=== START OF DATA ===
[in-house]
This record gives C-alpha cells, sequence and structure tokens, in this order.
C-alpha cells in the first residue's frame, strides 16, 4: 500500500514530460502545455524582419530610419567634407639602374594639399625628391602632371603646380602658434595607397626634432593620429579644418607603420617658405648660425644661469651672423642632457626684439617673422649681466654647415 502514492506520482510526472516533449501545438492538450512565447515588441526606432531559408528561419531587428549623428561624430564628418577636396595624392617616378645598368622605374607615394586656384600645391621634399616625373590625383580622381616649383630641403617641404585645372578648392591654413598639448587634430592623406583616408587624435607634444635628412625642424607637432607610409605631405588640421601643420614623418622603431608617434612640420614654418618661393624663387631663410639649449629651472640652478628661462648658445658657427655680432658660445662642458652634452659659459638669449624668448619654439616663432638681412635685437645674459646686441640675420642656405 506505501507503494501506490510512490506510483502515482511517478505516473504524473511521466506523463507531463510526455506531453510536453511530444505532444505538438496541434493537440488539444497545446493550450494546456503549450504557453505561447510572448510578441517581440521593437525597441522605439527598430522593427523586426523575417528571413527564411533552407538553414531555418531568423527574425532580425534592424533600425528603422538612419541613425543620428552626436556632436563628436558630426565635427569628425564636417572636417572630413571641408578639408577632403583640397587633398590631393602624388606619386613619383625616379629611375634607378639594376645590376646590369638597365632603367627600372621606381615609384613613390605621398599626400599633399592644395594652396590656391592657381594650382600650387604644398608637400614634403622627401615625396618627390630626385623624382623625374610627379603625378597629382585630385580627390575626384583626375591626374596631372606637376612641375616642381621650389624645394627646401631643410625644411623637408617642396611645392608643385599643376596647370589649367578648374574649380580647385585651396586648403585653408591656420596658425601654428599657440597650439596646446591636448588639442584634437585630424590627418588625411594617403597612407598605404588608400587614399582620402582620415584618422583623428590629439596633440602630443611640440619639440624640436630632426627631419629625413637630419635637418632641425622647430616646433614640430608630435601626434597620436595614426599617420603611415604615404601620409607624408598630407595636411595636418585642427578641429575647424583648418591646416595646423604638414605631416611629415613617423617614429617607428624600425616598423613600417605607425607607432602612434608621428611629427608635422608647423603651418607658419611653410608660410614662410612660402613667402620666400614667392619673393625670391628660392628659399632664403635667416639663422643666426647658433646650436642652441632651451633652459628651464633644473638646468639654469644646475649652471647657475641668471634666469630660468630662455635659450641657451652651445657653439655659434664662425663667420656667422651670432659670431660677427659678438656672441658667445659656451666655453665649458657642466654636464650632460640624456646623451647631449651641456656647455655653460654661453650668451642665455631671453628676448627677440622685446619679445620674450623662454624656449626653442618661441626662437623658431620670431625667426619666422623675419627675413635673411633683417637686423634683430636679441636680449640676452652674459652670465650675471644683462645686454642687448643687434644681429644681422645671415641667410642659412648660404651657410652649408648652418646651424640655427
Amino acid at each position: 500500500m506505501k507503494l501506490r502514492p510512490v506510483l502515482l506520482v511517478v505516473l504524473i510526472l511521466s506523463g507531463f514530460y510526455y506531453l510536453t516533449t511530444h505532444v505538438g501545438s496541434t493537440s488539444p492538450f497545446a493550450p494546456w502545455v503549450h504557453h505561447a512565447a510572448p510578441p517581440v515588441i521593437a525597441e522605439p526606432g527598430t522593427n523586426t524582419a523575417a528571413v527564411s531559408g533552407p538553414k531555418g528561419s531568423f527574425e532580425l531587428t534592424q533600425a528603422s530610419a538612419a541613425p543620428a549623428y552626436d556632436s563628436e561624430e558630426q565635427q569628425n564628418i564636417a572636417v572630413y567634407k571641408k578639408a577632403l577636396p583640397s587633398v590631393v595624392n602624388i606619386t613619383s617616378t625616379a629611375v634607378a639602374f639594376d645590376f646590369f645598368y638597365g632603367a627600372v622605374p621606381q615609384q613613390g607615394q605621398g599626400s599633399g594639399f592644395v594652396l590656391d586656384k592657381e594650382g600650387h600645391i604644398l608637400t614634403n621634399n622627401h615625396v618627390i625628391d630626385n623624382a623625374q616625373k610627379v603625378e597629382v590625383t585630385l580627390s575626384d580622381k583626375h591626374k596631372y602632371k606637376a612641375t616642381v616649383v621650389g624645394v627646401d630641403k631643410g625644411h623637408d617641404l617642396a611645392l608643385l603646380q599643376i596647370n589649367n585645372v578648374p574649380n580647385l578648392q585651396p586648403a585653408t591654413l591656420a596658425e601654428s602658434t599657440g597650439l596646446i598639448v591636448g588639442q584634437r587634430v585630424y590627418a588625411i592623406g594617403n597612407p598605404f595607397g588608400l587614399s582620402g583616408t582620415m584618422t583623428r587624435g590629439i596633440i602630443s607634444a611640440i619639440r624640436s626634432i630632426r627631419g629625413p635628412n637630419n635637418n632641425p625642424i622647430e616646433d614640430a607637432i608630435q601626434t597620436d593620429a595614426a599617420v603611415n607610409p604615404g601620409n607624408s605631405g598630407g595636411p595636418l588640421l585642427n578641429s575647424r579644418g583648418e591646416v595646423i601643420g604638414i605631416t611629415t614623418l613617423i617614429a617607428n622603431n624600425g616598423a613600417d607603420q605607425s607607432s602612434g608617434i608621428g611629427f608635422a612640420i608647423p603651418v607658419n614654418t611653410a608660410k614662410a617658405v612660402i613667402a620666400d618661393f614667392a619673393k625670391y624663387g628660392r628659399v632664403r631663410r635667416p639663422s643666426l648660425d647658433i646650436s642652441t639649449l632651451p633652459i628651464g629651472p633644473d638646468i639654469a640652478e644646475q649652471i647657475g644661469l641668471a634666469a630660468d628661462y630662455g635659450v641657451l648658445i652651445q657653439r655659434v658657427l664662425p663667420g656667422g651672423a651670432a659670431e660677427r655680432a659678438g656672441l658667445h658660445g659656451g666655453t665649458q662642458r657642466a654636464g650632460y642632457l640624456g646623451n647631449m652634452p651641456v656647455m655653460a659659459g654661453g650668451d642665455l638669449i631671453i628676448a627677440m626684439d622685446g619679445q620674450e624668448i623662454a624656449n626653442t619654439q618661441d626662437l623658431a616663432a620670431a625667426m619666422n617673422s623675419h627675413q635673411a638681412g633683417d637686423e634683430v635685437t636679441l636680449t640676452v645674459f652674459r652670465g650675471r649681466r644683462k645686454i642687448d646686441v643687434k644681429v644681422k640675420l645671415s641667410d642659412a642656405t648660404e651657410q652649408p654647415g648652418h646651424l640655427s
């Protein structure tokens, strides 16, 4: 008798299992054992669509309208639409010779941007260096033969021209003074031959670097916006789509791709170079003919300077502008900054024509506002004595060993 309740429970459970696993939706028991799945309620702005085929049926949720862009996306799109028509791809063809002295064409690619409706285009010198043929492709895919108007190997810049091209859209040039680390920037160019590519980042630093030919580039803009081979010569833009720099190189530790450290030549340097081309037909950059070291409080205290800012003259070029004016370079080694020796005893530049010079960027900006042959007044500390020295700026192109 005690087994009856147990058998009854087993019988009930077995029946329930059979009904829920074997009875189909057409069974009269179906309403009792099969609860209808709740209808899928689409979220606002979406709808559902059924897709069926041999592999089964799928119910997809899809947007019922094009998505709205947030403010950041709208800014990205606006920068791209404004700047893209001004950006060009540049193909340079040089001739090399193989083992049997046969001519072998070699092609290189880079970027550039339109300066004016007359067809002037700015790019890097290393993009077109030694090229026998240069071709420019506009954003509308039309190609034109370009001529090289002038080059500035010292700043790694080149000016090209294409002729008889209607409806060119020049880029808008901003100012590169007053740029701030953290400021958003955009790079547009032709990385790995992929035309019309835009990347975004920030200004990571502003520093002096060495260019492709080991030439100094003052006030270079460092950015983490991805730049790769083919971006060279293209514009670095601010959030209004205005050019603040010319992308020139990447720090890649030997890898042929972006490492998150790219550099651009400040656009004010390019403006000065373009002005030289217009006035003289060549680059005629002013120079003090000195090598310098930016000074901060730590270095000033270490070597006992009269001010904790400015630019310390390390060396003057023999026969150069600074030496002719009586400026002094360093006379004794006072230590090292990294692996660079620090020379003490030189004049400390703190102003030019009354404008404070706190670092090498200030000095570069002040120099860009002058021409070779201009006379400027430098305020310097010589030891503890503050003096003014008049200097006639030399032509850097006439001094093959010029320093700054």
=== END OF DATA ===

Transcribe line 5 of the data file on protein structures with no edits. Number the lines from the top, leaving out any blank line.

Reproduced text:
């Protein structure tokens, strides 16, 4: 008798299992054992669509309208639409010779941007260096033969021209003074031959670097916006789509791709170079003919300077502008900054024509506002004595060993 309740429970459970696993939706028991799945309620702005085929049926949720862009996306799109028509791809063809002295064409690619409706285009010198043929492709895919108007190997810049091209859209040039680390920037160019590519980042630093030919580039803009081979010569833009720099190189530790450290030549340097081309037909950059070291409080205290800012003259070029004016370079080694020796005893530049010079960027900006042959007044500390020295700026192109 005690087994009856147990058998009854087993019988009930077995029946329930059979009904829920074997009875189909057409069974009269179906309403009792099969609860209808709740209808899928689409979220606002979406709808559902059924897709069926041999592999089964799928119910997809899809947007019922094009998505709205947030403010950041709208800014990205606006920068791209404004700047893209001004950006060009540049193909340079040089001739090399193989083992049997046969001519072998070699092609290189880079970027550039339109300066004016007359067809002037700015790019890097290393993009077109030694090229026998240069071709420019506009954003509308039309190609034109370009001529090289002038080059500035010292700043790694080149000016090209294409002729008889209607409806060119020049880029808008901003100012590169007053740029701030953290400021958003955009790079547009032709990385790995992929035309019309835009990347975004920030200004990571502003520093002096060495260019492709080991030439100094003052006030270079460092950015983490991805730049790769083919971006060279293209514009670095601010959030209004205005050019603040010319992308020139990447720090890649030997890898042929972006490492998150790219550099651009400040656009004010390019403006000065373009002005030289217009006035003289060549680059005629002013120079003090000195090598310098930016000074901060730590270095000033270490070597006992009269001010904790400015630019310390390390060396003057023999026969150069600074030496002719009586400026002094360093006379004794006072230590090292990294692996660079620090020379003490030189004049400390703190102003030019009354404008404070706190670092090498200030000095570069002040120099860009002058021409070779201009006379400027430098305020310097010589030891503890503050003096003014008049200097006639030399032509850097006439001094093959010029320093700054």